It’s no wonder that the demand for grants has increased. Andy said: “At the height of the crisis, Capita teams were dealing with 400 grants a day to businesses on behalf of councils using Capita’s Digital Grants Management system, but this level of support cannot be sustained indefinitely.

“For many citizens, Covid-19 has brought about the first meaningful interaction they have had to have with the council for years. They are used to simple, intuitive digital experiences on their terms, much like they would receive from retailers or banks.”

The panelists agreed that citizens are frustrated with current channels’ effectiveness, due to a lack of clear information, accountability and smooth access. They want and expect quality digital experiences that are easy to access and that deliver the services they need.  Automation is a valuable, though imperfect, tool for redesigning services to achieve this, and councils should make a start.

“Local authorities face a growing expectation to modernise public administration that they can only really achieve and sustain by redesigning their services,” said Andy.

Transformation is underway

Jackie explained how Bexley Council has innovated during the Covid-19 pandemic. 

She said that most of Bexley employees are working effectively remotely. The council has now put all its public decision-making meetings online, broadcasting them live to allow residents to listen to decisions being made.

Its local voluntary sector partners have also made great leaps in their digital offering and capabilities, enabling residents to receive information and referrals more effectively. Communication has shifted online and the council updates its website frequently to provide the latest information on Covid-19 and its services. It has also embraced the use of e-forms to automate everyday tasks, introducing instant messaging and email queuing to ensure that customer contact agents can answer all enquiries.

The biggest prize for the cash-strapped council, said Jackie, is the opportunity to re-think its use of land and assets, while improving customer service.

Andy added that Capita has seen customers and partners enjoy significant benefits from auditing and transforming their processes. This includes removing silos between services and divisions, helping senior managers to empathise with citizens and understand where the digital experience is falling short, mapping trends using data and customer demographic information, and using artificial intelligence, chatbots and robotic process automation to improve the customer experience and drive efficiencies.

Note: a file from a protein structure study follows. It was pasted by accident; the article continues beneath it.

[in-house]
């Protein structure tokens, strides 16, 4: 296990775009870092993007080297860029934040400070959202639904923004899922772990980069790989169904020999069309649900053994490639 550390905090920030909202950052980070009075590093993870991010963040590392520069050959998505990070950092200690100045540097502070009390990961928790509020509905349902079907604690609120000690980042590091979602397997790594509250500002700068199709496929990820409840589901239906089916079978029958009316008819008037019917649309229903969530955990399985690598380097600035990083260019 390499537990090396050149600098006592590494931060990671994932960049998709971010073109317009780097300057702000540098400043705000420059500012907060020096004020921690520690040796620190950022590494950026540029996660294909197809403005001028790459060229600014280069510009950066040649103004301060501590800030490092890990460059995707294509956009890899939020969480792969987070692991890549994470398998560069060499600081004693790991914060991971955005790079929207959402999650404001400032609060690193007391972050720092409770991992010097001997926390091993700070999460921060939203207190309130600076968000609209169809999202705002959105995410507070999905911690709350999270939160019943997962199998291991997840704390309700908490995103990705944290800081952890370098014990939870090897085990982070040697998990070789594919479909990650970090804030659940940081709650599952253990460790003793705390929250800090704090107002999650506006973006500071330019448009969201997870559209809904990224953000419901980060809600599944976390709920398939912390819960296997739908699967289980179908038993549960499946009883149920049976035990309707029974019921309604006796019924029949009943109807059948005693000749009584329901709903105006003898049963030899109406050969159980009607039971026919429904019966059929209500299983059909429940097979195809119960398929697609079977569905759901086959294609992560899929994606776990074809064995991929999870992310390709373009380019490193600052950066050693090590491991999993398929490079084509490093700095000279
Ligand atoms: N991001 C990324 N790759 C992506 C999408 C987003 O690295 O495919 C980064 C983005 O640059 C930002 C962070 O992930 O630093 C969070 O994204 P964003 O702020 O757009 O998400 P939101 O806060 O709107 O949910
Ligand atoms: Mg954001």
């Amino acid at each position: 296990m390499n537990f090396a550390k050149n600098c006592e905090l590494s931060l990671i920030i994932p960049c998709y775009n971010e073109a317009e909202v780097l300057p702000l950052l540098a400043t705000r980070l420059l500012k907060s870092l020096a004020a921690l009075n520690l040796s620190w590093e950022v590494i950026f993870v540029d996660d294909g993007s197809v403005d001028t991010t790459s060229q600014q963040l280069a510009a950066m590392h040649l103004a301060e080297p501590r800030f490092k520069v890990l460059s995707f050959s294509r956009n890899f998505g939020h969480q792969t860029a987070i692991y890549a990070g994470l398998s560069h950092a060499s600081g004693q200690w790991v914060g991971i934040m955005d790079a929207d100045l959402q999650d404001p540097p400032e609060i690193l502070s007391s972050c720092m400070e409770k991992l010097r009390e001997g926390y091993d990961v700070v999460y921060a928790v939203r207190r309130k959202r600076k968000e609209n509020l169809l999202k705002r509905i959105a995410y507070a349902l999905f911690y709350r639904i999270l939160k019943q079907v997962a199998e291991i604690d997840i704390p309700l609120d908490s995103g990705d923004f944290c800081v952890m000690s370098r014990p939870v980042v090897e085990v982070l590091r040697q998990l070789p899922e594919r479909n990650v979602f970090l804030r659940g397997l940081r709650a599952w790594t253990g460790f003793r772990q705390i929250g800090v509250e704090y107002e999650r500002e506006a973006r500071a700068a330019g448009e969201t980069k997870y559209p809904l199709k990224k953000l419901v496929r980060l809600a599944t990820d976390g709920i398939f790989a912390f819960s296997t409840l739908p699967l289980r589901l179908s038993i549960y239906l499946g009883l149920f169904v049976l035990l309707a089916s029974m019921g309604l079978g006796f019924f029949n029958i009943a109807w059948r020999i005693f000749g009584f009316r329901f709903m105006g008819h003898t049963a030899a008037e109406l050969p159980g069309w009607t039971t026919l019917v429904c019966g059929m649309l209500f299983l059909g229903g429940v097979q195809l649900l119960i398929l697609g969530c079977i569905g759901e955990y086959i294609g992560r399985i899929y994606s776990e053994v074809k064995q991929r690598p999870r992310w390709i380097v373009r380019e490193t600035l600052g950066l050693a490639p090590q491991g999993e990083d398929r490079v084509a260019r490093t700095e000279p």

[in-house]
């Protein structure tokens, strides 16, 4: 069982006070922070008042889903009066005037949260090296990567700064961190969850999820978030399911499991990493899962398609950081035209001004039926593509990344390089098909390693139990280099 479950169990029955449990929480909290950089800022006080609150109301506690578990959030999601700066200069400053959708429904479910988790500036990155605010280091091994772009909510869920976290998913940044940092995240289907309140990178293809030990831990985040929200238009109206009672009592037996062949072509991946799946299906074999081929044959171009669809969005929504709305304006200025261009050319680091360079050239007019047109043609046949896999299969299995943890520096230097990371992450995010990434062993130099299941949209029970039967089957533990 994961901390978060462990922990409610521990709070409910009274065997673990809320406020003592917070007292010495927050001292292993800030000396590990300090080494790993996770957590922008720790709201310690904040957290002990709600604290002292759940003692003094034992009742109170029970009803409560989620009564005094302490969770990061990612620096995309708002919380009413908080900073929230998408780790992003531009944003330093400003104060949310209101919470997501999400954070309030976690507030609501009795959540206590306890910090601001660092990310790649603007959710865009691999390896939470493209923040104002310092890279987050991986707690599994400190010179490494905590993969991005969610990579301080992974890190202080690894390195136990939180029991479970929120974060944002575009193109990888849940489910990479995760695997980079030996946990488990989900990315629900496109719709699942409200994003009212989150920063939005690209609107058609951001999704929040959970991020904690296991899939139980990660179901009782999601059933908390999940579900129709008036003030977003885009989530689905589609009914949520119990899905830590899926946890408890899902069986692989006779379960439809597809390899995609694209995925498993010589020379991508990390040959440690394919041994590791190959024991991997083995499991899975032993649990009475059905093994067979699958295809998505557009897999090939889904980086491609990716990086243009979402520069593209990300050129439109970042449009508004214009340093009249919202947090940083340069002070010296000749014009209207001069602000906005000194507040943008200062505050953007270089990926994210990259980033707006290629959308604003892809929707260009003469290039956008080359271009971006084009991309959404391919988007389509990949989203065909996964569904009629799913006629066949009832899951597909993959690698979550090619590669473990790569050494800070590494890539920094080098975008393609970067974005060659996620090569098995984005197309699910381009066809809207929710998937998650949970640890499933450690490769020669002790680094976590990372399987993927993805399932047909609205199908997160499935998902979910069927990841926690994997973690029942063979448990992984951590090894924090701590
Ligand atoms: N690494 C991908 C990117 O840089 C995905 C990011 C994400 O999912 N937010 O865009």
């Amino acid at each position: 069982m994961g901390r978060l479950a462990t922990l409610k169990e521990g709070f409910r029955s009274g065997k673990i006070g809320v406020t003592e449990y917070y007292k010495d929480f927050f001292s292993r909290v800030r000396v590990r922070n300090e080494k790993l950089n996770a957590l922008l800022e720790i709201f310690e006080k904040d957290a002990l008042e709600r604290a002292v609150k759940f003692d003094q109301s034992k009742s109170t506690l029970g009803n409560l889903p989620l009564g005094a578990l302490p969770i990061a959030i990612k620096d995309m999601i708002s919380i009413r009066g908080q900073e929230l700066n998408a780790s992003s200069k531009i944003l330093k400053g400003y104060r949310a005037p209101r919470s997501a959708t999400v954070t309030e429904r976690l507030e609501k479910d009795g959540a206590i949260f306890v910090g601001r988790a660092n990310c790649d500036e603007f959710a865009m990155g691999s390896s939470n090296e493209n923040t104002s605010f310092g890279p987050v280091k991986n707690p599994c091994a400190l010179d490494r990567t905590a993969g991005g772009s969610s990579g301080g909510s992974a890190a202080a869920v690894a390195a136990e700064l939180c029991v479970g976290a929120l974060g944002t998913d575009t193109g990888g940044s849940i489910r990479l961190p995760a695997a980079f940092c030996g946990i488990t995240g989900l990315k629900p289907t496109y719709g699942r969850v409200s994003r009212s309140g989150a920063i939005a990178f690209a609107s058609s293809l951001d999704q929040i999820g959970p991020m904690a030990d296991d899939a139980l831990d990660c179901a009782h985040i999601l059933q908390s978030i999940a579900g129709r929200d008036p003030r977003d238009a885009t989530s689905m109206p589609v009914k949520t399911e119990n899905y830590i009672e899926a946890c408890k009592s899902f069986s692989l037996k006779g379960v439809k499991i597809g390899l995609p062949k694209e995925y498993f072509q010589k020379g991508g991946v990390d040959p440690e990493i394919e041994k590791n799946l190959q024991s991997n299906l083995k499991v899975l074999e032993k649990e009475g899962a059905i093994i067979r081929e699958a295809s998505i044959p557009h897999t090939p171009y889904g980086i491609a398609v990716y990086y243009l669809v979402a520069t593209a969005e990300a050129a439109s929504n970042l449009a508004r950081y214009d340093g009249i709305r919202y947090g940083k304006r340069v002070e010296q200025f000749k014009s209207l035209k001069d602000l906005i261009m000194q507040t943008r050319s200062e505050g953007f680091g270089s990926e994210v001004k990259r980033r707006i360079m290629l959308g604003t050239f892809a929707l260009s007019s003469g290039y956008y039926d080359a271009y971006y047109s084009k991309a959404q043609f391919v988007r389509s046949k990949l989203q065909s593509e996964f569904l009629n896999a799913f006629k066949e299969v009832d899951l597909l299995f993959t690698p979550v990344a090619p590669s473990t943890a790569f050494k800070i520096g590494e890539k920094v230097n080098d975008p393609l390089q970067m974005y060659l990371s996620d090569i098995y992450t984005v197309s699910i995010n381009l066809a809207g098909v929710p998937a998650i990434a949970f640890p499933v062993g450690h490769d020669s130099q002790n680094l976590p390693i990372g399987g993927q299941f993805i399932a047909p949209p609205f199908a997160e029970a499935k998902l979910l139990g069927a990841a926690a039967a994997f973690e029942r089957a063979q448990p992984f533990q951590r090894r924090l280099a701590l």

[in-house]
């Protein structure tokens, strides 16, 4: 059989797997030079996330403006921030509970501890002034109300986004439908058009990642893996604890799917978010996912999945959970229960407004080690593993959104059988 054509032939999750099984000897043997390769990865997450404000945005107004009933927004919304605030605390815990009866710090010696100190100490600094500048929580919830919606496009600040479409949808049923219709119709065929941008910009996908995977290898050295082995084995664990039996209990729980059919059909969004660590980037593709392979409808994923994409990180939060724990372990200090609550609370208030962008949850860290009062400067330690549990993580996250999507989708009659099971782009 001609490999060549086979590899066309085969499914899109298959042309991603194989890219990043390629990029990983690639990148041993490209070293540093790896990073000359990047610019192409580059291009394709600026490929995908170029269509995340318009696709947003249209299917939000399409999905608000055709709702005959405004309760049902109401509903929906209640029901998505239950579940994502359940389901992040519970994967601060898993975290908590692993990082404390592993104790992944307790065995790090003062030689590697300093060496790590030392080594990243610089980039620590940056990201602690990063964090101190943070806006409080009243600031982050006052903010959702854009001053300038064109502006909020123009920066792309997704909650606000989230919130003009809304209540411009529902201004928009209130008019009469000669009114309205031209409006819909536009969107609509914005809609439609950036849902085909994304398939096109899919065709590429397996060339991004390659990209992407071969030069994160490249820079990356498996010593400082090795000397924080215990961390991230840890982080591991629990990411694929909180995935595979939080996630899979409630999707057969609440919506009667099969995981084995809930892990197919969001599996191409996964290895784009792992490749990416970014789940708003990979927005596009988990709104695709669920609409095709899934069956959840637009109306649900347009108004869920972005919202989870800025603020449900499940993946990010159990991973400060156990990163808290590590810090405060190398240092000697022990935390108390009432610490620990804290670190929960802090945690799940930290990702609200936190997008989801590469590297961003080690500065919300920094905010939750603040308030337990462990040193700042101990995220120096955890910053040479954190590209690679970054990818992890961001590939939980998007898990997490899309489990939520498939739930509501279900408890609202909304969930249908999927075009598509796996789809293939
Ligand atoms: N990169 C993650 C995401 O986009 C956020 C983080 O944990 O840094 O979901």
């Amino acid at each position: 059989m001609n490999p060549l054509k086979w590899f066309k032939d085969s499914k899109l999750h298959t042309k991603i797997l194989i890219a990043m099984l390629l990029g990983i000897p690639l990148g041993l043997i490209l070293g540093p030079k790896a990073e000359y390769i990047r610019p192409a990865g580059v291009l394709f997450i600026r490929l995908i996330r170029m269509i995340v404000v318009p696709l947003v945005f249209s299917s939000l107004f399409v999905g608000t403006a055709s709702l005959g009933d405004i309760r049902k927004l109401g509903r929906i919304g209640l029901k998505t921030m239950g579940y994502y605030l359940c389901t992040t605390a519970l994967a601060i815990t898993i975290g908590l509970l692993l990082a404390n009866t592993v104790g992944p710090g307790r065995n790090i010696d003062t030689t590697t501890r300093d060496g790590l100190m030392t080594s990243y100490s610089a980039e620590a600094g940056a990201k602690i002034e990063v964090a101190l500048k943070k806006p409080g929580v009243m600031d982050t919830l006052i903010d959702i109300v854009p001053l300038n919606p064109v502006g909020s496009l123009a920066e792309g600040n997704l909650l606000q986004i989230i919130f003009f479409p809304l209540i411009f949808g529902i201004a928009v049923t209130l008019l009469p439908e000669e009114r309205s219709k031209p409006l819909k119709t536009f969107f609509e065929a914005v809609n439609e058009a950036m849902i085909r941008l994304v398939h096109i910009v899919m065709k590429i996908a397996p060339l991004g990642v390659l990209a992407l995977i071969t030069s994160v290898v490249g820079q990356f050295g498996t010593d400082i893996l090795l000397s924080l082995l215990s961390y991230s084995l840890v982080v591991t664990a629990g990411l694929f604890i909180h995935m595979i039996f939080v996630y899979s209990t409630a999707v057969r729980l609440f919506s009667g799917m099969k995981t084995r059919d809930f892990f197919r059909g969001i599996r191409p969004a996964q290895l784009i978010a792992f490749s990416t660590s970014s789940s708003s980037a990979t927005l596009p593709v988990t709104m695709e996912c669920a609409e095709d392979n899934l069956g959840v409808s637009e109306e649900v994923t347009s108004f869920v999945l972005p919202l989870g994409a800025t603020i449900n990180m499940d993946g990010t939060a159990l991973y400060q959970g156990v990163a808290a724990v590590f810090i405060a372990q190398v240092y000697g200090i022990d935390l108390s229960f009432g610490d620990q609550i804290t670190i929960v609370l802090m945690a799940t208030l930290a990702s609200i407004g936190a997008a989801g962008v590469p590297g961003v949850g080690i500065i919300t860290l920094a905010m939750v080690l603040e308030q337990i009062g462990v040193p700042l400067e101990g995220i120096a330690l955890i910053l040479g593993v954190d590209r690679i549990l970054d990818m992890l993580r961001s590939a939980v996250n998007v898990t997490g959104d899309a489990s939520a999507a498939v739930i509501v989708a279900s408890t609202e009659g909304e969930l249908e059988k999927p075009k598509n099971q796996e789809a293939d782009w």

He said that Capita is currently testing an exciting new intelligent and automated customer experience service that’s demonstrating the significant benefits of removing large chunks of administration and introducing self-serve functionality.

Looking to the future 

In conclusion, Andy noted that, just as we’ve seen with banking, retail and healthcare, digital public services are now the baseline. How can councils rethink the delivery of local services in the same way that the private sector has had to? Might this involve thinking about new partnerships and ecosystems? And what lessons can we take from other industries to ensure that we don’t exclude people from digital public services?

“If there’s one critical element to embracing digital in citizen experience, it’s making sure that the vulnerable aren’t left behind,” he said.

“Local authorities will have to make some difficult choices about how they operate in the future: how they’re structured, the services they deliver and how citizens use those services. To make the right choices, they’ll need to think differently and – crucially – put citizens, data and insight, and technology at the heart of change.”